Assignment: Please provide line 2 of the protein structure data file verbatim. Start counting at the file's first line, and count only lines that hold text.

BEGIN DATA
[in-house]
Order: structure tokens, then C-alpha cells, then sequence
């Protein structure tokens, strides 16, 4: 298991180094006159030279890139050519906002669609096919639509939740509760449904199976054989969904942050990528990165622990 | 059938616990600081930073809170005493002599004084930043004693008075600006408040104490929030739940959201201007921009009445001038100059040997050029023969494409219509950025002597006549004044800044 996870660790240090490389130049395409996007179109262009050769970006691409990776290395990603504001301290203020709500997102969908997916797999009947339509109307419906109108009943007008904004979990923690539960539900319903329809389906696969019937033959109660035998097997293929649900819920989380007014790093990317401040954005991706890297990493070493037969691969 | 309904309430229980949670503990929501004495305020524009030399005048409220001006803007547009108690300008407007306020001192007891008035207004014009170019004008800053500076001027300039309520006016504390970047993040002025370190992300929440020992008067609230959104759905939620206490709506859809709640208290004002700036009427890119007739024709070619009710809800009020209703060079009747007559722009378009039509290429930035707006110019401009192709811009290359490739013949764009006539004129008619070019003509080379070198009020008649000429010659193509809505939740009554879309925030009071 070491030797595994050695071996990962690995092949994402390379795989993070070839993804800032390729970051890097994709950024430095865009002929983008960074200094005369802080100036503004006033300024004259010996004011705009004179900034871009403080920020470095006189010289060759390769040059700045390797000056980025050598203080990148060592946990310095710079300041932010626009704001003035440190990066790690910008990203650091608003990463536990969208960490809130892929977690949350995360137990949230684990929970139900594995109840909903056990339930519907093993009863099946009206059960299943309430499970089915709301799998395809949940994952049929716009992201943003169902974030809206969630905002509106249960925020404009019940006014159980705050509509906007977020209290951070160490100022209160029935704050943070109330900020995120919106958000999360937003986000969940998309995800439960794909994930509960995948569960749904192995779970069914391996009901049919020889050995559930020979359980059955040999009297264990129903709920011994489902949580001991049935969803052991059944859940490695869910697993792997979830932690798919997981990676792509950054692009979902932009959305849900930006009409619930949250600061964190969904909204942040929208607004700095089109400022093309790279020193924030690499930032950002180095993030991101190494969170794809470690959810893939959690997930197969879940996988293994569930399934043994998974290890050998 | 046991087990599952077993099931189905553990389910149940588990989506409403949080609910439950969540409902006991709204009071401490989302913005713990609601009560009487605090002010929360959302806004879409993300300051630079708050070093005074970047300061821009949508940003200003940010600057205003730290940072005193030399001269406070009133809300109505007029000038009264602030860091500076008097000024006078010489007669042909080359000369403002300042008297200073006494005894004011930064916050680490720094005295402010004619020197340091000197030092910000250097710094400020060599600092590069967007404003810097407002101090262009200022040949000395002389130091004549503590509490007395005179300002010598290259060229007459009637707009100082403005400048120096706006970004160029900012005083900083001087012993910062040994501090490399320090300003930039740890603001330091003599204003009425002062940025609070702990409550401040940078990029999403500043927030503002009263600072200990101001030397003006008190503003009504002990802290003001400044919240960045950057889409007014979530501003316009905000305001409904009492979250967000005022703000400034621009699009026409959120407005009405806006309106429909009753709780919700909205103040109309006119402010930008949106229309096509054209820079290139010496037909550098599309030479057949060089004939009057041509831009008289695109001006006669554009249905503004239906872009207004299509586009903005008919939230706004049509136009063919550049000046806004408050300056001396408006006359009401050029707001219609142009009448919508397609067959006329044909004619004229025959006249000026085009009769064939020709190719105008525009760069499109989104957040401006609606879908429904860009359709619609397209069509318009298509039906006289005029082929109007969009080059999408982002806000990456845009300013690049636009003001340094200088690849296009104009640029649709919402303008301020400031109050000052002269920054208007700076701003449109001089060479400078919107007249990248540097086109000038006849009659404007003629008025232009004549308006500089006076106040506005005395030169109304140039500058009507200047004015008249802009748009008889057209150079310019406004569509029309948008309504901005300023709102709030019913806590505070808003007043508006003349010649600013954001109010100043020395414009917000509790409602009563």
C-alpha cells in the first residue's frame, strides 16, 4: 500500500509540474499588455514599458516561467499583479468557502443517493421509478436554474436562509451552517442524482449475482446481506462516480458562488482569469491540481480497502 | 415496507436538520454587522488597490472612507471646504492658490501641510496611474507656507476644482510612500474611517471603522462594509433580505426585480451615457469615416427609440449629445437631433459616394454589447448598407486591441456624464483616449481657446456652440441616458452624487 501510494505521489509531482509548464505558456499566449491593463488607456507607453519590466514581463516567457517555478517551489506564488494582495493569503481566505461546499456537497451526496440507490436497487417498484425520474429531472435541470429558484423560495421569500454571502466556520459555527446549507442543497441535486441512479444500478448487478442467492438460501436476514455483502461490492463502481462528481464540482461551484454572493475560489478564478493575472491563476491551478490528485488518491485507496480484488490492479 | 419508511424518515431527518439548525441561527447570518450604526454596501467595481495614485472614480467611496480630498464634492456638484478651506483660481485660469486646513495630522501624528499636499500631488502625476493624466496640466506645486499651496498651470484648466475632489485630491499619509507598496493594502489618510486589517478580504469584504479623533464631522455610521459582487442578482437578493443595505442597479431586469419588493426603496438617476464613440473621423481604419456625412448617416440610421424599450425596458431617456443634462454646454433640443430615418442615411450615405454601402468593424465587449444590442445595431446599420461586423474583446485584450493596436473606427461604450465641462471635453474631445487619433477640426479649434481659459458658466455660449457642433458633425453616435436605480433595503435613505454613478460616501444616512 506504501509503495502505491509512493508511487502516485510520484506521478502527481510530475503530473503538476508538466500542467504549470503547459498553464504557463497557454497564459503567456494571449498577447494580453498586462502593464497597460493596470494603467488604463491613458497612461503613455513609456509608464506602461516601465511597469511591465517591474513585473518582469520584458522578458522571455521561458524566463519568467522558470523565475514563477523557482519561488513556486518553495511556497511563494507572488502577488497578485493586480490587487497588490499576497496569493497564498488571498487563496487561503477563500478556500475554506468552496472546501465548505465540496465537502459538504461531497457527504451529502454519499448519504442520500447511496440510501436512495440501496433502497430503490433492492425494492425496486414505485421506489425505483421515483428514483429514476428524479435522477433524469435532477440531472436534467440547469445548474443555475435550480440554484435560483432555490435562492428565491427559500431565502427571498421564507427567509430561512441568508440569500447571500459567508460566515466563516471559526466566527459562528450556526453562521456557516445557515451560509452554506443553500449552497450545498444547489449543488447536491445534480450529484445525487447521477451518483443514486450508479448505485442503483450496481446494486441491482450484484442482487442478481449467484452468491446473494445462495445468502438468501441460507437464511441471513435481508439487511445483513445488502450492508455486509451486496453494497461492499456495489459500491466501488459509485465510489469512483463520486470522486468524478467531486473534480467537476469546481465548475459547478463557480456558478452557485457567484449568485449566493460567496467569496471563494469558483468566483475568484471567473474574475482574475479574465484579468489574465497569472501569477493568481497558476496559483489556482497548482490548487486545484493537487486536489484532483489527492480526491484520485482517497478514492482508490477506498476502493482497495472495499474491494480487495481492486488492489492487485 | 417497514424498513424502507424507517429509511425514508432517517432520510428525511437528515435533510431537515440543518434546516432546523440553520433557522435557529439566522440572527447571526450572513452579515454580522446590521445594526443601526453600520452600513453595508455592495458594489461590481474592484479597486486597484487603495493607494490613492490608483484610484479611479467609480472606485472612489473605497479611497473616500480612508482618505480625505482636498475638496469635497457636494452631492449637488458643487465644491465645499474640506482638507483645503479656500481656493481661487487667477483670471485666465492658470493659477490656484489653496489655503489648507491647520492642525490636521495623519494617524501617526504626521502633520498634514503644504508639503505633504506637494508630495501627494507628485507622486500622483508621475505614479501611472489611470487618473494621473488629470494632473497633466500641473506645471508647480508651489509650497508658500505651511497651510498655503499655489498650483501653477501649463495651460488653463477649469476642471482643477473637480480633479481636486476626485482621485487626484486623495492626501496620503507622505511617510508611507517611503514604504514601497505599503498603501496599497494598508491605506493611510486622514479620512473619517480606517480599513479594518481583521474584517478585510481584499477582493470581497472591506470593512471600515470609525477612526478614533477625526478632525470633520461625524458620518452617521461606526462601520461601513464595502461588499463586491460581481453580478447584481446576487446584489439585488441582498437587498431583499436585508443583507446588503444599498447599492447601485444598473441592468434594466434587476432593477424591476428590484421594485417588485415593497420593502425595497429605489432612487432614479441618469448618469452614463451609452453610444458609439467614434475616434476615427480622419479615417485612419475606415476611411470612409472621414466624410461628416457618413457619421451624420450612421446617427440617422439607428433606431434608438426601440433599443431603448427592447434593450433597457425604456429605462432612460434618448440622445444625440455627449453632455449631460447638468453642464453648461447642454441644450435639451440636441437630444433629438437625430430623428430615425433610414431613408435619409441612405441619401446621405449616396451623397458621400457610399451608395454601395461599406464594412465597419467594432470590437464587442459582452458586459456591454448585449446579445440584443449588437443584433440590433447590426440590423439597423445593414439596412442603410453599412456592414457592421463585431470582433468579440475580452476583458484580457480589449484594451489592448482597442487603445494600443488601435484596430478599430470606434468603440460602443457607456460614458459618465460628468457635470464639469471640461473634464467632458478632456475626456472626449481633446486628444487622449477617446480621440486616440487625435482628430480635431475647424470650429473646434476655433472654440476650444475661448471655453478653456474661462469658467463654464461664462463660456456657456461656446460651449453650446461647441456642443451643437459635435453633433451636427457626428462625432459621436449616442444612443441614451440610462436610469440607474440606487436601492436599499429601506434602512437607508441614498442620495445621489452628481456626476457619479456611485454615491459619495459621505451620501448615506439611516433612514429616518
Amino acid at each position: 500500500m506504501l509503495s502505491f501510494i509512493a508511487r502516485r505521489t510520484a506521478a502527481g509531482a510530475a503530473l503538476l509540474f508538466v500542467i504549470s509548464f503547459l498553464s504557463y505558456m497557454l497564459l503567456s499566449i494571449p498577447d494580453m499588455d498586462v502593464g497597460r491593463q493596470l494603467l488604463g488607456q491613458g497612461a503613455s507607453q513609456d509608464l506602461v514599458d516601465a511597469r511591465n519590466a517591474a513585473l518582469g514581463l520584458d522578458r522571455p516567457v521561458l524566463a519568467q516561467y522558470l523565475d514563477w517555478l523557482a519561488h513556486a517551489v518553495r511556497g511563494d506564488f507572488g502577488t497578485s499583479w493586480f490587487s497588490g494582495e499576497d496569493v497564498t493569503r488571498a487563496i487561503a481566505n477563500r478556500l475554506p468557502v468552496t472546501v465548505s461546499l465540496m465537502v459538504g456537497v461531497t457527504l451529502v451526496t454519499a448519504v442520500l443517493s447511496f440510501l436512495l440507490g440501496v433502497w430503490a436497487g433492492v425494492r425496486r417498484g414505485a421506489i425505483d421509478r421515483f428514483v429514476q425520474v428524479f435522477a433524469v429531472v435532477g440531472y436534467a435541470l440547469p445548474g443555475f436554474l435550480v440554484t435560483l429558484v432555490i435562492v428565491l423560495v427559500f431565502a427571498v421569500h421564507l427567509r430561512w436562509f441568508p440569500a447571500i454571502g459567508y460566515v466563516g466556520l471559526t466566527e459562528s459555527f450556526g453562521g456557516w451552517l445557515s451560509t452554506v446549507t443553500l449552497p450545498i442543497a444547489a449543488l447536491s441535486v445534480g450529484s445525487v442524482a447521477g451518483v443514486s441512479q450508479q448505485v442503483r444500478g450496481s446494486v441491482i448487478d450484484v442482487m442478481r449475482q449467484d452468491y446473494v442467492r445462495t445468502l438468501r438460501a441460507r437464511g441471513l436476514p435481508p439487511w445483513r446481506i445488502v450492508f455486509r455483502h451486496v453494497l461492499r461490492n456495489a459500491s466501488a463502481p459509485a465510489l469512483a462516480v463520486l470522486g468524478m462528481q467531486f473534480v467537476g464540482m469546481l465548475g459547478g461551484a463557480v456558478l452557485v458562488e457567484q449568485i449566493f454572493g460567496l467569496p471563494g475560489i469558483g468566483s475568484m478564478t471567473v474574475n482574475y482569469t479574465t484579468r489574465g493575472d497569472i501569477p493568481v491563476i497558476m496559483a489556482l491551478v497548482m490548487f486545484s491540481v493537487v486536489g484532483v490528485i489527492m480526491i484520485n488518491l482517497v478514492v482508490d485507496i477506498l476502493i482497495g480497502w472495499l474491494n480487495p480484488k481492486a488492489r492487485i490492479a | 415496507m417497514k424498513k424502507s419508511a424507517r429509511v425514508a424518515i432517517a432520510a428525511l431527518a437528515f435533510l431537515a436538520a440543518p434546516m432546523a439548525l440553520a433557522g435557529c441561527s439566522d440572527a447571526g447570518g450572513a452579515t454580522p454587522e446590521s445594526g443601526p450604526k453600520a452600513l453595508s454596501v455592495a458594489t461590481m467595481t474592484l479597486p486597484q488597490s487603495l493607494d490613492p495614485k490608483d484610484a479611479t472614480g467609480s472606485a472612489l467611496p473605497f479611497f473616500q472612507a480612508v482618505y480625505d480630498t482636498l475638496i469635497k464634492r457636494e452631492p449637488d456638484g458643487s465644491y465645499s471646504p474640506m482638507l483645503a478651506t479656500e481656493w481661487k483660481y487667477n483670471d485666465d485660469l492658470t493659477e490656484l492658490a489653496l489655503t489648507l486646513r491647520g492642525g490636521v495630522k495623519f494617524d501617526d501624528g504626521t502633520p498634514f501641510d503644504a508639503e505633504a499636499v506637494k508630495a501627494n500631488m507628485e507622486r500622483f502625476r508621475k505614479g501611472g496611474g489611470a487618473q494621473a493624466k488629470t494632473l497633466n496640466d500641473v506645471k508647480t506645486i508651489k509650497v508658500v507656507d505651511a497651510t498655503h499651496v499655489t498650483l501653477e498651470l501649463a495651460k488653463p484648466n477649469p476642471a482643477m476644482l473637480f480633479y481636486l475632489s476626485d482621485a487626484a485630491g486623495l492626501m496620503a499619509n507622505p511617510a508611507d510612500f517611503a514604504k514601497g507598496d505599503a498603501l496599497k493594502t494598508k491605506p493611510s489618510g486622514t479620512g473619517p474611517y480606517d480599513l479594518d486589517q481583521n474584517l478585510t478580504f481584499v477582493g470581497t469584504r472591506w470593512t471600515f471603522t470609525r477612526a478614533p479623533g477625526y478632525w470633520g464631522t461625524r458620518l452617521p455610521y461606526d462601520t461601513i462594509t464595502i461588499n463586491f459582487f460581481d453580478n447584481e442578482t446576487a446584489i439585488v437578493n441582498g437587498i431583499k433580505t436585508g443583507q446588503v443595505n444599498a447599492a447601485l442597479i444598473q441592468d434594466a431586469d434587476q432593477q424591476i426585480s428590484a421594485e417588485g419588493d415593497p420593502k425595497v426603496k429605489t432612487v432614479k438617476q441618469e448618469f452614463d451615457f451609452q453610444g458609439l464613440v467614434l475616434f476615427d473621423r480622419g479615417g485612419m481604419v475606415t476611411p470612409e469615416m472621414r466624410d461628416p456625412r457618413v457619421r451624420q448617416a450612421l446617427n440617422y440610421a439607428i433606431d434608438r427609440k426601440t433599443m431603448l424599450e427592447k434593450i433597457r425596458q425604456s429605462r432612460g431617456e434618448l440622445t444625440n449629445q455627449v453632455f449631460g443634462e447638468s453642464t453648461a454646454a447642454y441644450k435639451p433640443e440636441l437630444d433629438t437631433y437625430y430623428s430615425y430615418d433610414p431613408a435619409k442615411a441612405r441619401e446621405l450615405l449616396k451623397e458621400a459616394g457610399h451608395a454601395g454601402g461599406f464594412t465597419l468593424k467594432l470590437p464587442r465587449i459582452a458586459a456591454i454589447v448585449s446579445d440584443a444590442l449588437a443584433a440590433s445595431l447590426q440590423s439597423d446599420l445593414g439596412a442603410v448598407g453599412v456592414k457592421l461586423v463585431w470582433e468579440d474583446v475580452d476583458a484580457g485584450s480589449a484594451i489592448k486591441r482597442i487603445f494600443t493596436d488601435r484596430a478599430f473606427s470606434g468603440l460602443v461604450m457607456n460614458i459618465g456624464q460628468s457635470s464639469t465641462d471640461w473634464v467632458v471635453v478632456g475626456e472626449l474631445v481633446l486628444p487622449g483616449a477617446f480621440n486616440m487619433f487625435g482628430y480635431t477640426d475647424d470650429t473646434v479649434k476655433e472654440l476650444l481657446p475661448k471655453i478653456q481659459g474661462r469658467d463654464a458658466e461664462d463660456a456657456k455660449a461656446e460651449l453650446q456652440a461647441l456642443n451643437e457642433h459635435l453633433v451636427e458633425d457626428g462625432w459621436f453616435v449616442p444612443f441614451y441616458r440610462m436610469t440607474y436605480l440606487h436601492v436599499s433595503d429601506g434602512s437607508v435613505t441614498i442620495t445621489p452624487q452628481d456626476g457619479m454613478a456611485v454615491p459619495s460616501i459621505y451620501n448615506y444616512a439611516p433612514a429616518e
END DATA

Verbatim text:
Order: structure tokens, then C-alpha cells, then sequence